Dialing in your home draft system can help eliminate over foaming of beer, and also ensure that the beer you are dispensing from your kegerator maintains the taste and carbonation that it was intended to be drunk with. A lot of beer drinkers have a favorite temperature range that their beer is served at, but this may not be the correct temperature for every beer.
Each beer style has a different CO2 volume level to achieve the desired mouthfeel and carbonated flavor. It a delicate balance, so know the facts.
Experts say that a difference of only two degrees up or down from the ideal serving temperature can cause a noticeable difference in the taste and consistency of the beer. If you are not aware of the specific recommended serving temperature and push (CO2 pressure) of the beer you are serving, this is a good place to start to understand how you can get rid of issues like over foaming and wasted beer when serving from your home draft system.
To understand this relationship between temperature and taste in beer, you should understand the relationship between temperature and carbonation. The basic jist of this relationship is that the lower the temperature of the beer, the easier it absorbs CO2. The higher the temperature, the more easily CO2 escapes from the beer, causing extra foam.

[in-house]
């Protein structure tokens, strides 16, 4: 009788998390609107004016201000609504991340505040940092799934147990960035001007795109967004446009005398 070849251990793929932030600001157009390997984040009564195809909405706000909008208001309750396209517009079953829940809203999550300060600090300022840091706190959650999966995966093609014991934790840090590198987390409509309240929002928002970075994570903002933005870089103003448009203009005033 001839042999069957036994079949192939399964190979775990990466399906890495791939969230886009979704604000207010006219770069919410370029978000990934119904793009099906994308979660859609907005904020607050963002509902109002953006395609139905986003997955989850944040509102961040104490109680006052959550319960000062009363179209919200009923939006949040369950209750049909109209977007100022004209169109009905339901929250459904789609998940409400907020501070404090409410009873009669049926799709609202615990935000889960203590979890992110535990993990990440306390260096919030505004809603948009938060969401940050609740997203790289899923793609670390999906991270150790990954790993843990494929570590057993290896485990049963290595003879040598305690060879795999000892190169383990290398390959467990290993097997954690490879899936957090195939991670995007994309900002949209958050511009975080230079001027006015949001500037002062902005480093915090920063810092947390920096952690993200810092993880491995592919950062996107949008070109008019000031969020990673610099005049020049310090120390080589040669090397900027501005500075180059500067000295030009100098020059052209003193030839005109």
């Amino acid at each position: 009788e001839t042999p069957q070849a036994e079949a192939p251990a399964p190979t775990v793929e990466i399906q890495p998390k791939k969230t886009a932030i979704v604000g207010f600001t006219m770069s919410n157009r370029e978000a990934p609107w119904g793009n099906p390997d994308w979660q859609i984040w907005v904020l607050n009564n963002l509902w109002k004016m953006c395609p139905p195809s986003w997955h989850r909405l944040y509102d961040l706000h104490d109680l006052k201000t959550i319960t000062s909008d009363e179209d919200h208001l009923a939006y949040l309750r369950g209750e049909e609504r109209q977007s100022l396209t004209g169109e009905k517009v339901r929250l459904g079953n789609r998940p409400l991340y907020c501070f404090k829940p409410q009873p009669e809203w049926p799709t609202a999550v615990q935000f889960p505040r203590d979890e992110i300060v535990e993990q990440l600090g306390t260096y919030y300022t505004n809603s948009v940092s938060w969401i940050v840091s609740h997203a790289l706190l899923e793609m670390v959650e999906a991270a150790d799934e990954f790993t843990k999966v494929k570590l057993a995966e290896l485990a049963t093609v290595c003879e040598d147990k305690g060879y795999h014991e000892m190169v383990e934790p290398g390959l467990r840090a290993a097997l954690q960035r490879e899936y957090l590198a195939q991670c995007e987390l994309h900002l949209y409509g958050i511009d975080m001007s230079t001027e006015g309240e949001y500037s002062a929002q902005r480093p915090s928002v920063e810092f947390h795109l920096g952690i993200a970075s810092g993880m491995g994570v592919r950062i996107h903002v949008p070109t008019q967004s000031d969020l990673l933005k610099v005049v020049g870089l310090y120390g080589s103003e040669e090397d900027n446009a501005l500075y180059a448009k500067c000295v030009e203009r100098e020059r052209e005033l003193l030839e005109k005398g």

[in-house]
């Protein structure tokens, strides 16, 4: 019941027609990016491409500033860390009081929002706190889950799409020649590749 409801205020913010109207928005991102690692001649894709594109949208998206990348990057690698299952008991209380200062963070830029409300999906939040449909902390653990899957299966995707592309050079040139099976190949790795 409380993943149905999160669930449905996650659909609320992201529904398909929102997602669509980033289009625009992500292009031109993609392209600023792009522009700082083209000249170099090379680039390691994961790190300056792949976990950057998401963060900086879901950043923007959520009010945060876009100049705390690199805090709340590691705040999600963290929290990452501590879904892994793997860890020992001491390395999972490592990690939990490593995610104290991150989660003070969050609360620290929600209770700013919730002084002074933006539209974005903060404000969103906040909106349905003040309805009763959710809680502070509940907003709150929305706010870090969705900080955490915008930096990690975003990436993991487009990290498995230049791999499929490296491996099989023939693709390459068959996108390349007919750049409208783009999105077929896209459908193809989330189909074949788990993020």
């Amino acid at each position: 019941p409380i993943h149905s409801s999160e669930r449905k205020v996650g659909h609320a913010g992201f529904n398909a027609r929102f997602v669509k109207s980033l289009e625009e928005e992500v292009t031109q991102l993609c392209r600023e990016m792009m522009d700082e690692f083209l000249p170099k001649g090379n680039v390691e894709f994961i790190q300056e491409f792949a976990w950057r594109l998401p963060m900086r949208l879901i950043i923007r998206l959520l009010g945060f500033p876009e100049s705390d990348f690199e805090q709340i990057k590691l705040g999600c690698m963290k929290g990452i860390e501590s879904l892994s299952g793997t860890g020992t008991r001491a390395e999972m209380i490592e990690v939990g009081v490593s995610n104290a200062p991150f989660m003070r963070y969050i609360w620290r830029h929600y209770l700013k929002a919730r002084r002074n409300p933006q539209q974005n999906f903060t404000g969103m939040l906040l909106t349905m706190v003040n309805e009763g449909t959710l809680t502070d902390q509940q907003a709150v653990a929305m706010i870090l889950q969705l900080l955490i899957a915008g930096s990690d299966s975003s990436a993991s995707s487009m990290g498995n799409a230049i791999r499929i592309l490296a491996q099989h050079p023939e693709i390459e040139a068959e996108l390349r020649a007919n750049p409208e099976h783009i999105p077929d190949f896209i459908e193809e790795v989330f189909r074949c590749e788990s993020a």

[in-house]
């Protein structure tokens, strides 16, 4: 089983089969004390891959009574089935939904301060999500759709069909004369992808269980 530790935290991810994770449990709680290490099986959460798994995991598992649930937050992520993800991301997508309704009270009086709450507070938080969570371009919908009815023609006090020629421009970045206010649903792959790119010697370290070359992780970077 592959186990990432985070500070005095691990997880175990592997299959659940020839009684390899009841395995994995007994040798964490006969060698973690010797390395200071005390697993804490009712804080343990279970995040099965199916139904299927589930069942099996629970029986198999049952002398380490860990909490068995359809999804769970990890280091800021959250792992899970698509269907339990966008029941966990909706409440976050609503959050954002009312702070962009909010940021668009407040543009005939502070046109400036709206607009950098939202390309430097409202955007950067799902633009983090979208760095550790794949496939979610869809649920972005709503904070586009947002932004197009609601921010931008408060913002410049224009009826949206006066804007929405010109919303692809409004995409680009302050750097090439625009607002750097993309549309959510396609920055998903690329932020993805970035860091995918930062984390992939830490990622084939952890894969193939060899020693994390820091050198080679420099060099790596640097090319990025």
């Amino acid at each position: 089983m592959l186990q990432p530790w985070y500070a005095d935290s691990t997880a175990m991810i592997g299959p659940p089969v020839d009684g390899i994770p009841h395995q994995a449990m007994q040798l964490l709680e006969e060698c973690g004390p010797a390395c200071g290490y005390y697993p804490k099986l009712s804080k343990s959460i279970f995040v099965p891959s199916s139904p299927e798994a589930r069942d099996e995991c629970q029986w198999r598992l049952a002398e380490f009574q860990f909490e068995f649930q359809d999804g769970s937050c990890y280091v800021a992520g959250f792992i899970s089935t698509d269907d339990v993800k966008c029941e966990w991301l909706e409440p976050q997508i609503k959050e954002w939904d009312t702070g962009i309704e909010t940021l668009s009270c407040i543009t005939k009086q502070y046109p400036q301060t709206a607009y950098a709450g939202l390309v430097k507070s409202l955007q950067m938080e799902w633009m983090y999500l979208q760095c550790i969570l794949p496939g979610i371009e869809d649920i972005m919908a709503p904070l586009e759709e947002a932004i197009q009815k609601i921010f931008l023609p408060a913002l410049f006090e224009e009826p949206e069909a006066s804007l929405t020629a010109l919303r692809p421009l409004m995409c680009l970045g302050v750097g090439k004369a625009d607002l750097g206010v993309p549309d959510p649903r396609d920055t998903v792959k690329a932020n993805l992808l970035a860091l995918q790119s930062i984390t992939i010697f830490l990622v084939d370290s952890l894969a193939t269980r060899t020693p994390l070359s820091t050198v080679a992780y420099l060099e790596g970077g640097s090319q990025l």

This is why it is so important to maintain the correct temperature recommended for serving the beer that is being dispensed from your home draft system. The focus of this article will be adjusting the temperature of your kegerator to best suit the specific type of beer that is being served. If you would like to learn more about the volume of CO2 present in different types of beer, please reference my article entitled "Using a Carbonation Table Pressure Chart".
If the type of beer you are serving from your kegerator is of a commercially made variety, finding out the recommended serving temperature comes hand in hand with the discovery of the idea CO2 push that is associated with the beer as well. The CO2 push must equal the push back of the beer, and then exceed it slightly. This is the secret to eliminating excessive foaming in your beer: ideal temperature and pressure.
This chart should give you a good starting point for understanding the relationship between temperature and pressure when serving beer:
|Type of Beer||CO2 volume||CO2 PSI||Temperature|
|Lager||2.8||17 PSI||45 d. F|
|Pale Ale||2.6||16 PSI||45 d. F|
|Amber Ale||2.4||16 PSI||50 d. F|
|Brown Ale||2.2||11 PSI||40 d. F|
|Stout||1.8||11 PSI||55 d. F|
|Porter||1.5||6 PSI||50 d. F|
|Belgian White||2||9 PSI||45 d. F|
This chart is just a very basic guideline. CO2 volume measures how much CO2 is ideally in the beer. The CO2 PSI is the amount of push you need in order to keep the CO2 that is already in the beer from coming out of the beer. Any more pressure than that and you will have the beer gushing out a little too fast and foaming. Any less pressure and you will have beer that foams at first and then begins to taste flat after the first round of draughts. All that is based on the beer being served at the right temperature, however. If you are not sure of the ideal serving temperature, be sure to contact the brewer and ask. The place that sold you the keg should have all of the information you need to serve the beer correctly.